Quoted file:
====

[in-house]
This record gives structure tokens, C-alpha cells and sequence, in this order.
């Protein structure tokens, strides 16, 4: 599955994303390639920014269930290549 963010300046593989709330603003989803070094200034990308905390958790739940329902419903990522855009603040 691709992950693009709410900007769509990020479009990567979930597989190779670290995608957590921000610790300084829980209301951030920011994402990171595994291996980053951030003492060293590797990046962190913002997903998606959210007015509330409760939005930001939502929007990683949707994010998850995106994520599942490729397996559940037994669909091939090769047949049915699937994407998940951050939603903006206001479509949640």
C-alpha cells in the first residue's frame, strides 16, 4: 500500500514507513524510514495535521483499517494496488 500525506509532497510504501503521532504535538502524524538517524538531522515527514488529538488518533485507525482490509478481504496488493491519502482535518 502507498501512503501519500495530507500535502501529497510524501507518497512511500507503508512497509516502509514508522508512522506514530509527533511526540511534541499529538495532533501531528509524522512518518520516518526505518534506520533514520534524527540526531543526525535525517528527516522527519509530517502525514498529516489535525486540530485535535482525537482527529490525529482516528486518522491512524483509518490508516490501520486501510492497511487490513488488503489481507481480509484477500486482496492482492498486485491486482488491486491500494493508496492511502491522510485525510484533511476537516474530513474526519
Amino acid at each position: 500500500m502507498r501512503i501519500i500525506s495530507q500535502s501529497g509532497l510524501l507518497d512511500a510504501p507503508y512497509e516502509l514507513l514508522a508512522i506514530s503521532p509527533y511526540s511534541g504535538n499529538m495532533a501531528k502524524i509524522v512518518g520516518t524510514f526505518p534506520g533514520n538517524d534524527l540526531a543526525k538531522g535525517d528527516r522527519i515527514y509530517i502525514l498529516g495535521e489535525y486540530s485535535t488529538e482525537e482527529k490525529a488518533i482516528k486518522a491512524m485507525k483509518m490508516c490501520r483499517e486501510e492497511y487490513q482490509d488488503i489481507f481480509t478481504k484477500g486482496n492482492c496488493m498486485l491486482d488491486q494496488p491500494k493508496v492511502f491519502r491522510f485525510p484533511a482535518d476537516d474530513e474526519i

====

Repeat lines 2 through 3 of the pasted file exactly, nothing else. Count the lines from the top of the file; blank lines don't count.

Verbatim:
This record gives structure tokens, C-alpha cells and sequence, in this order.
């Protein structure tokens, strides 16, 4: 599955994303390639920014269930290549 963010300046593989709330603003989803070094200034990308905390958790739940329902419903990522855009603040 691709992950693009709410900007769509990020479009990567979930597989190779670290995608957590921000610790300084829980209301951030920011994402990171595994291996980053951030003492060293590797990046962190913002997903998606959210007015509330409760939005930001939502929007990683949707994010998850995106994520599942490729397996559940037994669909091939090769047949049915699937994407998940951050939603903006206001479509949640």